There’s a quote by P. G. Wodehouse that I think sums up my situation today. It goes thus:
I was left in no doubt as to the severity of the hangover when a cat stamped into the room.
Despite a substantial breakfast at the excellent Mike’s Café in Notting Hill (in my not inconsiderable experience, the severity of the hangover increases with the amount of time it’ll take you to get home), despite a long nap, despite having as many painkillers as is considered sensible for a person to have, it’s still with me. I choose to blame everyone except me. Particularly those damn bar staff, forcing me to buy Jägerbombs by having them there, all for sale and that.
You see, a friend is over from Germany, and therefore Becky B suggested a trip to the Adam and Eve in Fitzrovia. I was a little suspicious of the place (it describes itself as being based in “Noho” rather than Fitzrovia, a forced neologism that sets my teeth on edge) but was willing to bow to Becky’s recommendation. When I got there, the others were late. Curious, I asked the barman where the reserved table was. He said there was no such reservation. This was strange to me. I got a call a little later from Seb saying that they had arrived and had an entire area reserved. Now, okay, possibly the barman wasn’t aware.
However, the bar staff continued to fail to impress for the rest of the evening. One of them seemed very angry at my chums for showing up late – well, granted, it’s not great if we’re late for a reservation, but this fellow was complaining that they had turned people away because they were expecting us on time. Now, this was, I’m sorry to say, utter bollocks. The place was half empty, which for a bar off Oxford Street is amazing. If they were turning people away, that was stupid of them. And if it was really such a problem to keep the place reserved and empty, they could have un-reserved it. In either case, it’s not considered the done thing to berate your customers in such a fashion.
Another member of staff also complained to some of our chums having a smoke outside that the other staff had got the ashtrays messed up, which again is not the done thing in a customer service environment – it reflects badly on the venue as much as on any individual.
The place stopped serving at 10.30. This is strikingly early for a pub, particularly in the West End, but it’s their venue I suppose. Except that one of our party went up to get a round of drinks at 10.20 and was told that he couldn’t. When we went to investigate this strange state of affairs, for we had received no indication of last orders, the barman (the same one who told me they didn’t have our reservation) said, and I quote, “What’s in it for us if we do serve another round?” The correct answer to such an insolent question from a bartender is, “By god, you whelp of a diseased whore, I don’t know whether I’m more inclined to whip you for your impertinence or your master for his negligence, you will fetch me my drink or feel the toe of my boot up your backside!” but I restrained myself.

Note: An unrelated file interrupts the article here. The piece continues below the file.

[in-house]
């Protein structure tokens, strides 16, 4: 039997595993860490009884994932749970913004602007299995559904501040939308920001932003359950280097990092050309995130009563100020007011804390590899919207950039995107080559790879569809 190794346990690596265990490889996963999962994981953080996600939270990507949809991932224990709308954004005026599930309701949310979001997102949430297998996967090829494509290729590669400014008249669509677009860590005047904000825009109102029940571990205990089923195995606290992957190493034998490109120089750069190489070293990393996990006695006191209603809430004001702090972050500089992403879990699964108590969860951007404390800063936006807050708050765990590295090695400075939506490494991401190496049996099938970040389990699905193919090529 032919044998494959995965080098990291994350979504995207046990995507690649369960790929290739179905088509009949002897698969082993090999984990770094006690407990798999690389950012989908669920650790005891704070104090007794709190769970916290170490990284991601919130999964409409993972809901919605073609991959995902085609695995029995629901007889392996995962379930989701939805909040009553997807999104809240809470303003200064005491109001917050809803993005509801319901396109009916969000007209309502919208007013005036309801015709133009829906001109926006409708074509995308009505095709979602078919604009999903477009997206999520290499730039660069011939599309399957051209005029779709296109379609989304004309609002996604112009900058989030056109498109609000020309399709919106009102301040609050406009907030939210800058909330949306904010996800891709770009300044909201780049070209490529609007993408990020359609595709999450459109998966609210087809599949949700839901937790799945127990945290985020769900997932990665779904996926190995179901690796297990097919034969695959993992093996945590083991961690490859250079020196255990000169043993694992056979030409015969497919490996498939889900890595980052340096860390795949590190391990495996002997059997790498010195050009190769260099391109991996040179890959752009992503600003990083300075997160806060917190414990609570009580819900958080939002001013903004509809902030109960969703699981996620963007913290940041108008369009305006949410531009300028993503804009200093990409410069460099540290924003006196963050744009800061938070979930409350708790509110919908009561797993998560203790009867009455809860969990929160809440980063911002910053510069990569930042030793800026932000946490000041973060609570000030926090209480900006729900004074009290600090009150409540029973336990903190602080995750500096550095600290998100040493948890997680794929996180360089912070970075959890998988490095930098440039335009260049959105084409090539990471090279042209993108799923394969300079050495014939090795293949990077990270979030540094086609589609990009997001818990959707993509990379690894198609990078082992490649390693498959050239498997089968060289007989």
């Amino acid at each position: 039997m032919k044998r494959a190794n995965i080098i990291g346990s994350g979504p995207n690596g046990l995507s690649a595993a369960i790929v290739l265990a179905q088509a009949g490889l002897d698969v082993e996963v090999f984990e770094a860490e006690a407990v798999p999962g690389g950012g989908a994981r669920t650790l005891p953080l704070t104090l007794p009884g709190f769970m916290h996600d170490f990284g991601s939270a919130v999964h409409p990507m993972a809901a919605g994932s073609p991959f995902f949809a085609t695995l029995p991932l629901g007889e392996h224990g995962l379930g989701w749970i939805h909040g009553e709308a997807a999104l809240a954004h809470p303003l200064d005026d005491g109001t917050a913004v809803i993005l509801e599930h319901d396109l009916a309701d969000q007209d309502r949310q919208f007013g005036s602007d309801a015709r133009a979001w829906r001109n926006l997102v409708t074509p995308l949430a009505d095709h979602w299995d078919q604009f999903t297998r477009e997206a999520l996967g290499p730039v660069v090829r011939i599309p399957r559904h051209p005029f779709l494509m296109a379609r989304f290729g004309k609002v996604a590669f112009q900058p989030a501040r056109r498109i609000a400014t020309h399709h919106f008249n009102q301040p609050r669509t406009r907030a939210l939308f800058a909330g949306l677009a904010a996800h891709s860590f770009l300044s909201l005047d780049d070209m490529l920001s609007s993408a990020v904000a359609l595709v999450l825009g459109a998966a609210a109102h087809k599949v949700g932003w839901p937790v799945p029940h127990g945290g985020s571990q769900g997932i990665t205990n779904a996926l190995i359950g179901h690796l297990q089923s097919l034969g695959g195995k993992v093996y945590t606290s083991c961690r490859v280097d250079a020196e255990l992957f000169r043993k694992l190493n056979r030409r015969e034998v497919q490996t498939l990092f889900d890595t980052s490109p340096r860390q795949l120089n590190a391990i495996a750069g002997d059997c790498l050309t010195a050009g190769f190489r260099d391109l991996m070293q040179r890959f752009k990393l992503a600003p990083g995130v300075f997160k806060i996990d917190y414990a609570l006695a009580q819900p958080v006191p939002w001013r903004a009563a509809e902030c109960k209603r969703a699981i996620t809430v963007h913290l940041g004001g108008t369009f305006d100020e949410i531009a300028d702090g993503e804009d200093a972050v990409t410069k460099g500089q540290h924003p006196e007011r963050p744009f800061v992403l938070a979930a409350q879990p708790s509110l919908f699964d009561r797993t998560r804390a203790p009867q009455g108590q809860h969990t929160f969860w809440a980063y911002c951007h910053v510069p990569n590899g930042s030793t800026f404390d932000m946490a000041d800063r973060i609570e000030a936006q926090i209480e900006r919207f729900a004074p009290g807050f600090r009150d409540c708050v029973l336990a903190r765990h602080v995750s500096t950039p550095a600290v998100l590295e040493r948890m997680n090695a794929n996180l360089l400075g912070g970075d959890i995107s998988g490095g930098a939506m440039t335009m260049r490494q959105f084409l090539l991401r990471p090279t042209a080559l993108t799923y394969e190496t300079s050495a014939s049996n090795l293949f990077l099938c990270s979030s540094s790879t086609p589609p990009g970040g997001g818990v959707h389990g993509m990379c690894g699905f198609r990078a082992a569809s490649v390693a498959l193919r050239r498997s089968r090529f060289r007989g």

We did, with no end of complaints from the staff, get our drinks in the end. If it was really such an issue, they should simply have not served us. To serve us and complain and give us lip is quite beyond the pale. In conclusion, the Adam and Eve is shit.
Fortunately, Becky had an ace up her sleeve, and we went on to a basement cocktail bar on Rathbone Place rejoicing in the unusual name of Bourne and Hollingsworth. This was much more up my street. It’s a small venue, the preferred term I think is “intimate,” and the decor is very eclectic. More than one reviewer (and a member of our party) described it as being “like your grandmother’s house.” How they know what my grandmother’s house looks like is a mystery to me. The cocktail menu was superb, I am told by my cocktail-drinking friends. I stuck to beer myself. It did suffer from that cocktail bar disease of charging the price of a pint for a bottle, but the selection of lagers was suitably offbeat without being controversial. Oh, and kudos to the DJ for his taste in retro music.
When this place closed, Becky once more led the way – this time to an utterly charming place on Charing Cross Road, a members-only theatre bar known as the Phoenix Artist’s Club. I fell in love with the place instantly, it’s a proper boho old-school West End boozer. I’d love to say something meaningful about it, but by the end of the night I was utterly trashed and dancing like a twat. I should apologise to everyone who was forced to listen to me singing along to ‘Stars,’ as I recall my justification at the time was that “Les Miserables is fucking awesome.”
When the bar closed, the survivors staggered through the ruins of the Gay Pride event to get a cab back to Becky’s place in Notting Hill. I forget exactly how things ended, although I did wake on the floor, staring at a bra (I don’t think it was mine). Hungover as all hell, we grabbed breakfast at Mike’s Café on Blenheim Crescent. Mike’s is an extremely old-skool place that offers a very hearty breakfast at a very reasonable price – I accessorised mine with one of their gorgeous milkshakes. With Notting Hill increasingly falling prey to chains, it’s good to know you can still get something really special.
Now I’m off back to bed. Goodnight.